The Great and the Terrible

The Great and the Terrible by Fiona Moore

The God Emperor felt violent death in the East. The land and he were one, so, even secure in the depths of his verdant stronghold, he sensed the harsh wind on his face, then the sudden blow to the head and body, the burst of pain. Red, then silver, then black, the draining away of the life of his avatar into the green grass by the golden road.

Recovering, he reached deep within himself, summoned his favourite avatar to investigate. It was powerful, but also had a soothing, friendly, innocent look, all pink and gold and impossible diamonds. Just the thing to isolate a potential threat, or to put invaders at ease before dealing the fatal blow.

This one did not seem like it would be easily dealt with. Already it had adapted to its new host, disguised itself as one of his avatars, making itself seem part of the world. The people of the green land had accepted it as one of them, deceived by its protective colouration.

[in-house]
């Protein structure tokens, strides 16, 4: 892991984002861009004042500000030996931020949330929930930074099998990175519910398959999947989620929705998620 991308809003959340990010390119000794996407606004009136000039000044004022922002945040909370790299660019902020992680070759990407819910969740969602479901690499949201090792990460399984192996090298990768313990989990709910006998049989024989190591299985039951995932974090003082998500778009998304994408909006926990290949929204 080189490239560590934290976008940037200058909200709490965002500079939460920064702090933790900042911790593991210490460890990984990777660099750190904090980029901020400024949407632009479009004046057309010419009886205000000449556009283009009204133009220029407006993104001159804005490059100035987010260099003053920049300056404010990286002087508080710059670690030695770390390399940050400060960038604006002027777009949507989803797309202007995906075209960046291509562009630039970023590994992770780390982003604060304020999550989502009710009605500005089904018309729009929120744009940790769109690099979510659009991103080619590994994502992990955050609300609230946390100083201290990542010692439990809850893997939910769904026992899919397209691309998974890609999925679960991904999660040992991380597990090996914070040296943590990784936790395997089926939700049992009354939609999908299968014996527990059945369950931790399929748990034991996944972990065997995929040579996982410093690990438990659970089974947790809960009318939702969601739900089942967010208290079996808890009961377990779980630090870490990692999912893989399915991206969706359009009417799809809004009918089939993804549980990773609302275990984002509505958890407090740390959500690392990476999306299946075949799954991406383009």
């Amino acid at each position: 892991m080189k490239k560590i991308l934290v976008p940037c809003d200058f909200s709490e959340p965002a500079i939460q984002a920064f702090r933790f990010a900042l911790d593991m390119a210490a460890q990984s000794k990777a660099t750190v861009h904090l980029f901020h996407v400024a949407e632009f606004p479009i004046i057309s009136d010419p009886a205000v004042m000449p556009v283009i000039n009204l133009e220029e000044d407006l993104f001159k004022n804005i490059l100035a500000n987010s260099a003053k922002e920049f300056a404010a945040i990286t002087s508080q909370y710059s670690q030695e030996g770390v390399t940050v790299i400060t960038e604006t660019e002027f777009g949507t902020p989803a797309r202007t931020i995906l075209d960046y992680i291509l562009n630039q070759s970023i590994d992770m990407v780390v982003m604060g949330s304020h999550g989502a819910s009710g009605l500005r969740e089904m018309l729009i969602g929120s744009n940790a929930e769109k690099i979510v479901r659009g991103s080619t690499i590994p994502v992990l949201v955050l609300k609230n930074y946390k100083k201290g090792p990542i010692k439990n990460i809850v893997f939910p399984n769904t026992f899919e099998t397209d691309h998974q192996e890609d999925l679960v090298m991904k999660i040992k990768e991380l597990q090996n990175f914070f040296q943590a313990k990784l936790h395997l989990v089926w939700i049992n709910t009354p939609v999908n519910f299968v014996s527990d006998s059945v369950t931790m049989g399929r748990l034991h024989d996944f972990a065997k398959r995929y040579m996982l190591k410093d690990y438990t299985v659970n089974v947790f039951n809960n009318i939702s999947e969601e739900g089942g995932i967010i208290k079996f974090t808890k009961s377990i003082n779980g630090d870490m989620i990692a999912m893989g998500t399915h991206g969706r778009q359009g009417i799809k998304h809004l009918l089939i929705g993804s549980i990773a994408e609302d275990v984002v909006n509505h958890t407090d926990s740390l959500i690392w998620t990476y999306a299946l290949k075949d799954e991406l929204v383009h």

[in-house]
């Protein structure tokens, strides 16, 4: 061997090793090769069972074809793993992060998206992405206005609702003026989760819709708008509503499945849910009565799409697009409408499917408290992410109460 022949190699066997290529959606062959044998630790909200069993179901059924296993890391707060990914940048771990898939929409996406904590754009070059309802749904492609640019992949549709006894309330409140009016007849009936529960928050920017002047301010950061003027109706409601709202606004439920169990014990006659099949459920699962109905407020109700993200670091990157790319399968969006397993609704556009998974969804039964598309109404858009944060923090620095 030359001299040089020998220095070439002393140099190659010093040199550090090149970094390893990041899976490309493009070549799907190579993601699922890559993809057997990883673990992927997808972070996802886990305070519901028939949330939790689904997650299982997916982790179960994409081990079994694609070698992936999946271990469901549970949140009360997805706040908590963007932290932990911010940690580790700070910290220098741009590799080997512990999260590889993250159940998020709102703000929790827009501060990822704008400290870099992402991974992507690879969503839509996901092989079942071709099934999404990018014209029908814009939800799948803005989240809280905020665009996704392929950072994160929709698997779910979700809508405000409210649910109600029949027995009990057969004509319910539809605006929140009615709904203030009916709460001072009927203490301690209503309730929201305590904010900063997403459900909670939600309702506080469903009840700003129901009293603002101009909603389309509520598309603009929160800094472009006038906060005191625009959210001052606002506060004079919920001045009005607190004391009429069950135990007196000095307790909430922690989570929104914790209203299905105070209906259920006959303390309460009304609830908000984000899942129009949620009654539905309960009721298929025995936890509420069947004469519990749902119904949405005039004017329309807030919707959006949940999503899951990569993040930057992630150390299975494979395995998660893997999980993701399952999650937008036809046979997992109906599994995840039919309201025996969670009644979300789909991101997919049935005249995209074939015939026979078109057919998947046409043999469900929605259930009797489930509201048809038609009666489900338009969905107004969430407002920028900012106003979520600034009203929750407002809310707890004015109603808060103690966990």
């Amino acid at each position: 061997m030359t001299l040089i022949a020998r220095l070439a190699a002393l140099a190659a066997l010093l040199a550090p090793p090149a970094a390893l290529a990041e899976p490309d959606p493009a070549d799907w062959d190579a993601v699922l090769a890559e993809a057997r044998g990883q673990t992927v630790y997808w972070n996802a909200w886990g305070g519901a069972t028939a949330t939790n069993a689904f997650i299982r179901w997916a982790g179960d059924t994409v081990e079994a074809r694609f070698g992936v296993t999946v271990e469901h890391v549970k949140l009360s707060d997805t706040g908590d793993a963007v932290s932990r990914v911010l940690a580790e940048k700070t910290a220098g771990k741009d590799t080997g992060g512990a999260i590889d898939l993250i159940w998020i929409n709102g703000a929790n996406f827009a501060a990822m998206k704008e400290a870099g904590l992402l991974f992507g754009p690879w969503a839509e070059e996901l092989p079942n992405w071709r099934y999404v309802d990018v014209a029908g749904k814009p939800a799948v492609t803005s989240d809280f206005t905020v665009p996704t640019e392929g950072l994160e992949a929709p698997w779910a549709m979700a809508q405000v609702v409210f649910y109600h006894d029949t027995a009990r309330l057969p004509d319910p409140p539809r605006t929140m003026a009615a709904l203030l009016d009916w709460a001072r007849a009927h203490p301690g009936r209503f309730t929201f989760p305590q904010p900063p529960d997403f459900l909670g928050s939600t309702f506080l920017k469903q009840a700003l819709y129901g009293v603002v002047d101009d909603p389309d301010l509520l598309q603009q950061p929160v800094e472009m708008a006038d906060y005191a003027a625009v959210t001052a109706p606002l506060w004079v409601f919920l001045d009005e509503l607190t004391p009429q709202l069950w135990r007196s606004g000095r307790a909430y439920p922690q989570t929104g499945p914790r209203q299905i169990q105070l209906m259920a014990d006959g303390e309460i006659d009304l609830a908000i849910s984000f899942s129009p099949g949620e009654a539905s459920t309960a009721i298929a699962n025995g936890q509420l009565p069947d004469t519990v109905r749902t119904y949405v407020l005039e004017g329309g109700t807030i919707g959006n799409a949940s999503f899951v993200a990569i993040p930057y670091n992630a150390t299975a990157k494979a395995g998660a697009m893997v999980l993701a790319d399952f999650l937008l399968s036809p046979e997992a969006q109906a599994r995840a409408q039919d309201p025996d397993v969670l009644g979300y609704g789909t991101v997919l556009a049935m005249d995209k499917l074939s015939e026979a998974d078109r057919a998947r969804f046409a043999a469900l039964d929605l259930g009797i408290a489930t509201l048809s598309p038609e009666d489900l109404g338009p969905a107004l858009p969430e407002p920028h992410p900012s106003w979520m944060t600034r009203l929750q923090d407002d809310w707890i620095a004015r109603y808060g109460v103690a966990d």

The God Emperor decided to treat the new threat as the disease it resembled. He activated protective antibodies lying dormant in the landscape. Summoned by his commands they arose from the fields, from the woods, from the roving packs of wild beasts. They came, encircling the intruder and containing its movements, keeping it to the roadway where it could do only minimal damage to the land.

With that set in motion, he turned inwards again, sought out another avatar, this one his immunizer. He shuddered as he did so. This avatar was not one he liked. Sharp and cruel and ruthless, though with an edge of pathos that had prevented him from getting rid of it and crafting an avatar more to his liking.

He set the avatar on its path, with a command to destroy. He tried to encourage it to caution and circumscription: it had a bad habit of destroying protections and wardens alongside intruders, another reason he didn’t use it much. But these were desperate times. And this avatar had always, in the past, succeeded in its task, even if the cost was high. He held it back at first, though, in the hope that it might not be needed.